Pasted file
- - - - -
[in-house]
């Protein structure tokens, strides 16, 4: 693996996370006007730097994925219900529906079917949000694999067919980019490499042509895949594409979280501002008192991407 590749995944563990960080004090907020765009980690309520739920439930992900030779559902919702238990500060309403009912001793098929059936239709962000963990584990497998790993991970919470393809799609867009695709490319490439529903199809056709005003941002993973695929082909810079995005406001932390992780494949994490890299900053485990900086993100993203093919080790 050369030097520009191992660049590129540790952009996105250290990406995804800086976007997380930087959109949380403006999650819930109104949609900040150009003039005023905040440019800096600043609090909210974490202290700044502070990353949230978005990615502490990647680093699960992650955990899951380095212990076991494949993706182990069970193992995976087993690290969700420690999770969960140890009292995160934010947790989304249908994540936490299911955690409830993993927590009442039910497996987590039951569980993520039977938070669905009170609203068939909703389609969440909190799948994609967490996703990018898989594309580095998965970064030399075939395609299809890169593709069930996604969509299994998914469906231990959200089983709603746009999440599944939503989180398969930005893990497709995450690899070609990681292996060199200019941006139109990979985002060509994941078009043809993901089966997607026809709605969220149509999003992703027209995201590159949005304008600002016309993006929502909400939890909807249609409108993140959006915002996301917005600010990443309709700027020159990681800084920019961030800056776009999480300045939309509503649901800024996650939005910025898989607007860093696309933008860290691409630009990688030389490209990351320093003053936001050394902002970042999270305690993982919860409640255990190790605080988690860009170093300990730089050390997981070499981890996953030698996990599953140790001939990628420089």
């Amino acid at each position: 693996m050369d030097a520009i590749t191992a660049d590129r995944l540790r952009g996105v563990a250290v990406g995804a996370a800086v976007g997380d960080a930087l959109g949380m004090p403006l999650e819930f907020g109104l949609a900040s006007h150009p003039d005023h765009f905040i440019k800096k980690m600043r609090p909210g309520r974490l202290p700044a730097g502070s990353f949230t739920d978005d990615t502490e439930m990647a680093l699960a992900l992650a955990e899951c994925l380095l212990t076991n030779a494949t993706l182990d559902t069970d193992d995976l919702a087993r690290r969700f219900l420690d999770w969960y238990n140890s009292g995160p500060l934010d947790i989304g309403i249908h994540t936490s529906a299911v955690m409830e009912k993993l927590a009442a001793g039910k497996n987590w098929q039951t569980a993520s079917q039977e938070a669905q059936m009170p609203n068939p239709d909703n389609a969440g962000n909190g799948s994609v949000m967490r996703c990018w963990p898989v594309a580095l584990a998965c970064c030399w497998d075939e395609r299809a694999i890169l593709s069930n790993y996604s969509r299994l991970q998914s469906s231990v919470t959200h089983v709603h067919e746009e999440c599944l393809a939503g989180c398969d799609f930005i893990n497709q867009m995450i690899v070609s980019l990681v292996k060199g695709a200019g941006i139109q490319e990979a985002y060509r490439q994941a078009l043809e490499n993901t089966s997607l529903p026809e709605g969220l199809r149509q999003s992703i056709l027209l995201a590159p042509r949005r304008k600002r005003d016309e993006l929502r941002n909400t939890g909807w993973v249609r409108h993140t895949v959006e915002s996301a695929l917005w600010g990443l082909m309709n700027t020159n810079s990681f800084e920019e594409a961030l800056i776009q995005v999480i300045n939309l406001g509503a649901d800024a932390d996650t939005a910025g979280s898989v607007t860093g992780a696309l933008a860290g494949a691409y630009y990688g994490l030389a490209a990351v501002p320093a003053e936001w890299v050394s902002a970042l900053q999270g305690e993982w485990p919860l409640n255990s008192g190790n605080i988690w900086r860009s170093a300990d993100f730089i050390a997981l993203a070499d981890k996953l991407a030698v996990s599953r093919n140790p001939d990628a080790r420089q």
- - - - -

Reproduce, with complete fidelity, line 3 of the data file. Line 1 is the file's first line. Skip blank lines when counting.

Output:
């Amino acid at each position: 693996m050369d030097a520009i590749t191992a660049d590129r995944l540790r952009g996105v563990a250290v990406g995804a996370a800086v976007g997380d960080a930087l959109g949380m004090p403006l999650e819930f907020g109104l949609a900040s006007h150009p003039d005023h765009f905040i440019k800096k980690m600043r609090p909210g309520r974490l202290p700044a730097g502070s990353f949230t739920d978005d990615t502490e439930m990647a680093l699960a992900l992650a955990e899951c994925l380095l212990t076991n030779a494949t993706l182990d559902t069970d193992d995976l919702a087993r690290r969700f219900l420690d999770w969960y238990n140890s009292g995160p500060l934010d947790i989304g309403i249908h994540t936490s529906a299911v955690m409830e009912k993993l927590a009442a001793g039910k497996n987590w098929q039951t569980a993520s079917q039977e938070a669905q059936m009170p609203n068939p239709d909703n389609a969440g962000n909190g799948s994609v949000m967490r996703c990018w963990p898989v594309a580095l584990a998965c970064c030399w497998d075939e395609r299809a694999i890169l593709s069930n790993y996604s969509r299994l991970q998914s469906s231990v919470t959200h089983v709603h067919e746009e999440c599944l393809a939503g989180c398969d799609f930005i893990n497709q867009m995450i690899v070609s980019l990681v292996k060199g695709a200019g941006i139109q490319e990979a985002y060509r490439q994941a078009l043809e490499n993901t089966s997607l529903p026809e709605g969220l199809r149509q999003s992703i056709l027209l995201a590159p042509r949005r304008k600002r005003d016309e993006l929502r941002n909400t939890g909807w993973v249609r409108h993140t895949v959006e915002s996301a695929l917005w600010g990443l082909m309709n700027t020159n810079s990681f800084e920019e594409a961030l800056i776009q995005v999480i300045n939309l406001g509503a649901d800024a932390d996650t939005a910025g979280s898989v607007t860093g992780a696309l933008a860290g494949a691409y630009y990688g994490l030389a490209a990351v501002p320093a003053e936001w890299v050394s902002a970042l900053q999270g305690e993982w485990p919860l409640n255990s008192g190790n605080i988690w900086r860009s170093a300990d993100f730089i050390a997981l993203a070499d981890k996953l991407a030698v996990s599953r093919n140790p001939d990628a080790r420089q």